The other evening I happened to catch a ‘House’ rerun; although I generally avoid this show unless I’m in full-on TV withdrawal, this episode had a terrific storyline to kick off some blog entries on writing the taboo, forbidden and dangerous.
An editor at a party celebrating the publication of his author’s collection of stories suddenly begins to say aloud whatever comes into his head – the current state of sales of short story collections, as well as the abilities of the author relative to the greats who preceded him. And it just gets better (or worse) after that.
A diagnosis of brain damage to an area near the brainstem renders corrective surgery a real nail-biter; the operation is a success, after which the editor returns to acceptable social norms. Along the way, however, he alienated his wife and daughter. The final outcome is up in the air; I figure everything works out in TV land.
Wilson, a terrific Noel Coward to House’s caveman-with-club, tells House, “And you led me to believe you were a one-of-a-kind.” Not only is House not one-of-a-kind, but I’d wager that most of us would relish a 24 hour period of disinhibition, when we could say and do whatever we wanted, without any consequences, of course.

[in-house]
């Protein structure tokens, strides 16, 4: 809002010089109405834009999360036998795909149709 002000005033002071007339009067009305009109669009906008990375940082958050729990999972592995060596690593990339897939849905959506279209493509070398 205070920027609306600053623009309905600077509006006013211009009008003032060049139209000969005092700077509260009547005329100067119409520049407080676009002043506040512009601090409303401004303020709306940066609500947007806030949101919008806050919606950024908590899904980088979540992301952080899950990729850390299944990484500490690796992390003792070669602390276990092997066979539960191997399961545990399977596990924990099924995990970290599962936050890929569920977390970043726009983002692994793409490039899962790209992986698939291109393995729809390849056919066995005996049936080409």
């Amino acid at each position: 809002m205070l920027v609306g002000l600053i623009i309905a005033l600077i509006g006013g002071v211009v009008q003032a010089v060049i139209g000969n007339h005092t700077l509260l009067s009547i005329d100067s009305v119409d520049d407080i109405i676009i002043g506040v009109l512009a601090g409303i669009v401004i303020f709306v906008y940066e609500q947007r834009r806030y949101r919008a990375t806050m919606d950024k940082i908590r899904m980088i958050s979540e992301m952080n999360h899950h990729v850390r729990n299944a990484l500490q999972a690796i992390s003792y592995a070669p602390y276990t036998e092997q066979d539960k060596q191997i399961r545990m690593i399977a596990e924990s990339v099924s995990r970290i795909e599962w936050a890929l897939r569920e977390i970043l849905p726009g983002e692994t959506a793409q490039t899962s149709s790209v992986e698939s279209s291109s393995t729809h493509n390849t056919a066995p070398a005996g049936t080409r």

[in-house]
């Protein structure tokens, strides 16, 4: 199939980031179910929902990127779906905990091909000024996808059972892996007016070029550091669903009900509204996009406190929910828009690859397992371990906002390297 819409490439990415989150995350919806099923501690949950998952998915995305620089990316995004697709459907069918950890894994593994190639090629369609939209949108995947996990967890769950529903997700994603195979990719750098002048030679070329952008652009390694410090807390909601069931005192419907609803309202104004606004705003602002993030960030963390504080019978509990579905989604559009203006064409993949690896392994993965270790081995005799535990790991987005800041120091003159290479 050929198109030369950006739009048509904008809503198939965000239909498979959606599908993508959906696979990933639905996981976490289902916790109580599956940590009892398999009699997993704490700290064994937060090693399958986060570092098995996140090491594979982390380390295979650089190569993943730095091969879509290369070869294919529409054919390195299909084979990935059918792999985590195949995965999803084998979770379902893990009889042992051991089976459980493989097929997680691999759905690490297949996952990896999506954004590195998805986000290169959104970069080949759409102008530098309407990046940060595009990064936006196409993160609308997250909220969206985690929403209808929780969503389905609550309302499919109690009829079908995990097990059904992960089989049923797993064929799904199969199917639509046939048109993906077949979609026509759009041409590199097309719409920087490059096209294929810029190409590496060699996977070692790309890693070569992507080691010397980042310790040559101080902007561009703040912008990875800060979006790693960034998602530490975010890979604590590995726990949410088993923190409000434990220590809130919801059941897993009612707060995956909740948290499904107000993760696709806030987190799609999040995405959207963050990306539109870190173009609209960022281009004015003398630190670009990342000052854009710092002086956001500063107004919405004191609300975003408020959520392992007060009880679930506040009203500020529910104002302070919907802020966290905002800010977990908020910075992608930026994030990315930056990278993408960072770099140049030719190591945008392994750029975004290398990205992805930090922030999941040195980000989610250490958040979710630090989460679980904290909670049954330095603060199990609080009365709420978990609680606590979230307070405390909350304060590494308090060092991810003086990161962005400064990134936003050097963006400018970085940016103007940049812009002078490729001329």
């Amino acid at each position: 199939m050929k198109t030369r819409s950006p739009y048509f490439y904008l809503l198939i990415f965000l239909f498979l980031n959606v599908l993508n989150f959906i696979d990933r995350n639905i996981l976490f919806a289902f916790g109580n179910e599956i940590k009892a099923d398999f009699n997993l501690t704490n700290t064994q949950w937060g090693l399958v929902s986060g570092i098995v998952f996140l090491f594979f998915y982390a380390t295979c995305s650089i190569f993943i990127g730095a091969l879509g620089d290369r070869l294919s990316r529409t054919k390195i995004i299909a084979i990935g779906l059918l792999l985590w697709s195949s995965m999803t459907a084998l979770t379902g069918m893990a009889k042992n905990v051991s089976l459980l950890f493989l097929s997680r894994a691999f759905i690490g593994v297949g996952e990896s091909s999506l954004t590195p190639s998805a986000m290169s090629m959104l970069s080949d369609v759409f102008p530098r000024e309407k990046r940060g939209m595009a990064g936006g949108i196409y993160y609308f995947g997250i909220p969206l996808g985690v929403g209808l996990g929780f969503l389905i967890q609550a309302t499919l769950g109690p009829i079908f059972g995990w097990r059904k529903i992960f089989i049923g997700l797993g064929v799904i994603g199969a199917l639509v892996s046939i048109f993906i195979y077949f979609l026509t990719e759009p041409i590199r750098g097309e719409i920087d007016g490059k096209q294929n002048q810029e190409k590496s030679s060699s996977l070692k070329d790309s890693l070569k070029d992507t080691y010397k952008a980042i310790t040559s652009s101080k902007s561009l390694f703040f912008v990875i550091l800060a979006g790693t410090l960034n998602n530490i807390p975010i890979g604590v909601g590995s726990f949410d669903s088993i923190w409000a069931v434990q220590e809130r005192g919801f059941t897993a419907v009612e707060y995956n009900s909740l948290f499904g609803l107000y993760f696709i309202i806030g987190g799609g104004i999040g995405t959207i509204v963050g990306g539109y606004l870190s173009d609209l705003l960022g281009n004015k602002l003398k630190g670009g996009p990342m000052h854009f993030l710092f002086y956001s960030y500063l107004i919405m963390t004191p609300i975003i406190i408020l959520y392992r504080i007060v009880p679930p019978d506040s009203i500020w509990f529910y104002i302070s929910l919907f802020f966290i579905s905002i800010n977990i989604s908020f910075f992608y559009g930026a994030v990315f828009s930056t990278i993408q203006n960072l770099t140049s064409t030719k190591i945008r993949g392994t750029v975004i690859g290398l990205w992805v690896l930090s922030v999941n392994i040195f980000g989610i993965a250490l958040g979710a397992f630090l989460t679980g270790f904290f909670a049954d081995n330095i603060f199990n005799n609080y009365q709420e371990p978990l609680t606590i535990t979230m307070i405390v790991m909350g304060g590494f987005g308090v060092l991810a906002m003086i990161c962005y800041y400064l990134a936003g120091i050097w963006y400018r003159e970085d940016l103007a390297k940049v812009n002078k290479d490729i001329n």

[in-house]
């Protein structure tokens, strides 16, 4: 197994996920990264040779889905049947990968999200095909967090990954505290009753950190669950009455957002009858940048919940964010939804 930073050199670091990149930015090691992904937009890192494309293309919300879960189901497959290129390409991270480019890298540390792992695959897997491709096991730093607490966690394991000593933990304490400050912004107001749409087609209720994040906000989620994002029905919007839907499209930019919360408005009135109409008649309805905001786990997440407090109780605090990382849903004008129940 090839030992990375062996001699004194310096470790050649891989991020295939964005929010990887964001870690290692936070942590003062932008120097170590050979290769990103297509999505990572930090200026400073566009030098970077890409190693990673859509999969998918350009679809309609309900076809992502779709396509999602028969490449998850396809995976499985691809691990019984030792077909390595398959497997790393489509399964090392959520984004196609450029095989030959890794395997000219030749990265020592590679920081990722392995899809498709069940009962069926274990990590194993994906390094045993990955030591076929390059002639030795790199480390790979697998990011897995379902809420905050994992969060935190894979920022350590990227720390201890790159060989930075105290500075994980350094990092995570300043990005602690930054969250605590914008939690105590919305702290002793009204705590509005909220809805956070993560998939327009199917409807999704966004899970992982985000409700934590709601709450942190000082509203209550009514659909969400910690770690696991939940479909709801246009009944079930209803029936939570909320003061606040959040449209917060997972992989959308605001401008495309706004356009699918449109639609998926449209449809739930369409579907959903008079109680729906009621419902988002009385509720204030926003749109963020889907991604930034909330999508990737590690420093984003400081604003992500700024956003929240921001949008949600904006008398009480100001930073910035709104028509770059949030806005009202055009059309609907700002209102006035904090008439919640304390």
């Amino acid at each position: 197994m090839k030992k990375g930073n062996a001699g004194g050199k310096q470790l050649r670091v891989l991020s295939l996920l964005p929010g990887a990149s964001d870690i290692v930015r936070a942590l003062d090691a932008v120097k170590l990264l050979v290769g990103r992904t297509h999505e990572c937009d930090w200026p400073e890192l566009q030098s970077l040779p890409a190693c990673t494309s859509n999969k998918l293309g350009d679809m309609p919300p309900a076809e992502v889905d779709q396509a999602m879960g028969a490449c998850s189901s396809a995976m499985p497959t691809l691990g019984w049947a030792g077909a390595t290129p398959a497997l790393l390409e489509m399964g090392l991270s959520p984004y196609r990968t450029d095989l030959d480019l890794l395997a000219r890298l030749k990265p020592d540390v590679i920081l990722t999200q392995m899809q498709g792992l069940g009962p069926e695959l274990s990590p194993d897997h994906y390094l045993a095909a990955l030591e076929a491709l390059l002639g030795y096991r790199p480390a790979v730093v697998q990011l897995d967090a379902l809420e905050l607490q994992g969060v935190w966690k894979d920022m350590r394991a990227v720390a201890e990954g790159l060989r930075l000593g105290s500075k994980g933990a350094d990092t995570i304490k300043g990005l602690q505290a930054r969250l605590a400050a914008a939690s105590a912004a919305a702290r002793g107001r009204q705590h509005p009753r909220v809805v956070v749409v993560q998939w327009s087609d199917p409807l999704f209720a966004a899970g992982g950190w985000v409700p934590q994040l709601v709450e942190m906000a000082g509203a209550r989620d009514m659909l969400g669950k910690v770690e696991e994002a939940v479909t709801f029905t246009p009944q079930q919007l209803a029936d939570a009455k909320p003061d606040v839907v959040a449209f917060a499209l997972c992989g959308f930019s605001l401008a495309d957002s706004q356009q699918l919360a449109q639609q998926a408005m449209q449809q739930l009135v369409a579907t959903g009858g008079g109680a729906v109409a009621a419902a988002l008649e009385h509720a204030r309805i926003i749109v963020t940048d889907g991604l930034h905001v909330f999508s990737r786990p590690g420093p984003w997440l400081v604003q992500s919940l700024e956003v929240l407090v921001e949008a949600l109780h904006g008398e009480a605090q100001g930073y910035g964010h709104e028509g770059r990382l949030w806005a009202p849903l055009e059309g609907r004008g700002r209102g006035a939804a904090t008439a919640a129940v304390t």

What is dangerous writing? It’s writing about the elephants in the room. It's less about the author's vulnerability - at least for me - than it is about brutal honesty and truth as we perceive it. While House’s patient indulged in expressing some of the baser thoughts in his psyche, he wasn’t spouting the truly raw stuff. There is a large area that fits between the unfiltered, the crass and the socially acceptable that makes for brave and honest writing about ourselves and our humanity. Dangerous writing may expose our vulnerability, but it may also offend - not just us but the powers that be. What becomes clear in this episode of House is just how vulnerable the patient becomes, an interesting twist to the story.
So why do we shy away from writing, publishing, and reading the taboo? If I don't write with emotional honesty, I deprive each of us the understanding of the commonality of our experience – whether that experience is frightening, such as illness, or construed by our culture as unacceptable to feel. A human being cannot unfeel what they feel, although there are consistent pressures and experiments toward that end (Ted Haggard’s story is an example); we don't have to act on our impulses, but we must acknowledge that the impulses exist.
The best writers express this knowledge and these feelings to create the best in literature, even if these leave us raw and uncomfortable and wanting to turn away from the experience.
For the moment, I’d like to resurrect two novels I hold dear: ‘Sophie’s Choice’ and ‘Lolita,’ and recommend one new one, ‘The Vagrants,’ by Yiyun Li.
Causes Evelyn Sharenov Supports
Oregon Humane Society, ASPCA, PETA, HSUS